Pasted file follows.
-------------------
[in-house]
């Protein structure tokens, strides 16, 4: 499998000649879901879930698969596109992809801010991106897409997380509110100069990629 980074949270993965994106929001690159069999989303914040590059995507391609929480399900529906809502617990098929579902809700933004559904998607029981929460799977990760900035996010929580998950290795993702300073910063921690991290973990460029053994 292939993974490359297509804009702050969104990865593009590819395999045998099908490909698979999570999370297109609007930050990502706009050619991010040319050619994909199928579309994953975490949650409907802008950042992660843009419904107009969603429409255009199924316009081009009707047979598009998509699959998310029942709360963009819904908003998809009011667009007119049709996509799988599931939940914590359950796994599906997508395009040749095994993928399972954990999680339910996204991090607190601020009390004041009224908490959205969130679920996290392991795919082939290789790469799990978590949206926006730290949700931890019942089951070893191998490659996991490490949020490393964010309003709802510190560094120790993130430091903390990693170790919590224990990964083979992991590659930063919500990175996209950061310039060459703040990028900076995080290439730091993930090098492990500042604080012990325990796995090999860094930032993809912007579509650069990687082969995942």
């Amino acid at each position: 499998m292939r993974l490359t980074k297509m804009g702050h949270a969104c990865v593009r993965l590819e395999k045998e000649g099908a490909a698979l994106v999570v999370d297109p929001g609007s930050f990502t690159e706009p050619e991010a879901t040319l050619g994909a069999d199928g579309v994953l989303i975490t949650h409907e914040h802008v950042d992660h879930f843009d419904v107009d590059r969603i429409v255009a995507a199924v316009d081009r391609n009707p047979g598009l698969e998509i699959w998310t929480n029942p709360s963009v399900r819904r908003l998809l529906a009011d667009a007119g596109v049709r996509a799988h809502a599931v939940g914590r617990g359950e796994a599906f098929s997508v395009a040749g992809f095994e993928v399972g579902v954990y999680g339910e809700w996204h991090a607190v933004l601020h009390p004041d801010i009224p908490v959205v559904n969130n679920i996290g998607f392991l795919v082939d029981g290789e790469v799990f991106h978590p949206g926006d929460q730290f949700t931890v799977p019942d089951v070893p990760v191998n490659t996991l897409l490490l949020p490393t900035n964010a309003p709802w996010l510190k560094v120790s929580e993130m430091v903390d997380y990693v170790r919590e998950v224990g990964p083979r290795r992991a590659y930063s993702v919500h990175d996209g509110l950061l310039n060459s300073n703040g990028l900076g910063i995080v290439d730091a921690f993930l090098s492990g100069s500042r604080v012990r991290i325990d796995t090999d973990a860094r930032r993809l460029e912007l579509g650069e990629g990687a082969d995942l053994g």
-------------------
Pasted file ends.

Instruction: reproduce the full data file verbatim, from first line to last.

[in-house]
């Protein structure tokens, strides 16, 4: 499998000649879901879930698969596109992809801010991106897409997380509110100069990629 980074949270993965994106929001690159069999989303914040590059995507391609929480399900529906809502617990098929579902809700933004559904998607029981929460799977990760900035996010929580998950290795993702300073910063921690991290973990460029053994 292939993974490359297509804009702050969104990865593009590819395999045998099908490909698979999570999370297109609007930050990502706009050619991010040319050619994909199928579309994953975490949650409907802008950042992660843009419904107009969603429409255009199924316009081009009707047979598009998509699959998310029942709360963009819904908003998809009011667009007119049709996509799988599931939940914590359950796994599906997508395009040749095994993928399972954990999680339910996204991090607190601020009390004041009224908490959205969130679920996290392991795919082939290789790469799990978590949206926006730290949700931890019942089951070893191998490659996991490490949020490393964010309003709802510190560094120790993130430091903390990693170790919590224990990964083979992991590659930063919500990175996209950061310039060459703040990028900076995080290439730091993930090098492990500042604080012990325990796995090999860094930032993809912007579509650069990687082969995942």
């Amino acid at each position: 499998m292939r993974l490359t980074k297509m804009g702050h949270a969104c990865v593009r993965l590819e395999k045998e000649g099908a490909a698979l994106v999570v999370d297109p929001g609007s930050f990502t690159e706009p050619e991010a879901t040319l050619g994909a069999d199928g579309v994953l989303i975490t949650h409907e914040h802008v950042d992660h879930f843009d419904v107009d590059r969603i429409v255009a995507a199924v316009d081009r391609n009707p047979g598009l698969e998509i699959w998310t929480n029942p709360s963009v399900r819904r908003l998809l529906a009011d667009a007119g596109v049709r996509a799988h809502a599931v939940g914590r617990g359950e796994a599906f098929s997508v395009a040749g992809f095994e993928v399972g579902v954990y999680g339910e809700w996204h991090a607190v933004l601020h009390p004041d801010i009224p908490v959205v559904n969130n679920i996290g998607f392991l795919v082939d029981g290789e790469v799990f991106h978590p949206g926006d929460q730290f949700t931890v799977p019942d089951v070893p990760v191998n490659t996991l897409l490490l949020p490393t900035n964010a309003p709802w996010l510190k560094v120790s929580e993130m430091v903390d997380y990693v170790r919590e998950v224990g990964p083979r290795r992991a590659y930063s993702v919500h990175d996209g509110l950061l310039n060459s300073n703040g990028l900076g910063i995080v290439d730091a921690f993930l090098s492990g100069s500042r604080v012990r991290i325990d796995t090999d973990a860094r930032r993809l460029e912007l579509g650069e990629g990687a082969d995942l053994g």